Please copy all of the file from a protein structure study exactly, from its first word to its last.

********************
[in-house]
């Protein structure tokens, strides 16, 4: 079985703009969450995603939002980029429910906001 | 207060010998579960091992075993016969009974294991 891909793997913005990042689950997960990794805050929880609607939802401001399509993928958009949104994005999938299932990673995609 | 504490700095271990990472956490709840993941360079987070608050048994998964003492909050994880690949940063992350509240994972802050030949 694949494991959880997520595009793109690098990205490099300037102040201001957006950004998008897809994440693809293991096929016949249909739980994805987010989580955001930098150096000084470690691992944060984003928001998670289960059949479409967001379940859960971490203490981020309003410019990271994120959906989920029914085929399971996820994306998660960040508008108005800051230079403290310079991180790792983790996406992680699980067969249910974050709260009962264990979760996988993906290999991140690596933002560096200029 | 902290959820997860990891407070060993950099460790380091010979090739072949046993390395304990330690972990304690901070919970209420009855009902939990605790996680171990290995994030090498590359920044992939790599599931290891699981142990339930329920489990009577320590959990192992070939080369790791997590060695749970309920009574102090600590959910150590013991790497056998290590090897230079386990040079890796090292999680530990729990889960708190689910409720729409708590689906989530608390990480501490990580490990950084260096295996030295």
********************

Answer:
[in-house]
């Protein structure tokens, strides 16, 4: 079985703009969450995603939002980029429910906001 | 207060010998579960091992075993016969009974294991 891909793997913005990042689950997960990794805050929880609607939802401001399509993928958009949104994005999938299932990673995609 | 504490700095271990990472956490709840993941360079987070608050048994998964003492909050994880690949940063992350509240994972802050030949 694949494991959880997520595009793109690098990205490099300037102040201001957006950004998008897809994440693809293991096929016949249909739980994805987010989580955001930098150096000084470690691992944060984003928001998670289960059949479409967001379940859960971490203490981020309003410019990271994120959906989920029914085929399971996820994306998660960040508008108005800051230079403290310079991180790792983790996406992680699980067969249910974050709260009962264990979760996988993906290999991140690596933002560096200029 | 902290959820997860990891407070060993950099460790380091010979090739072949046993390395304990330690972990304690901070919970209420009855009902939990605790996680171990290995994030090498590359920044992939790599599931290891699981142990339930329920489990009577320590959990192992070939080369790791997590060695749970309920009574102090600590959910150590013991790497056998290590090897230079386990040079890796090292999680530990729990889960708190689910409720729409708590689906989530608390990480501490990580490990950084260096295996030295």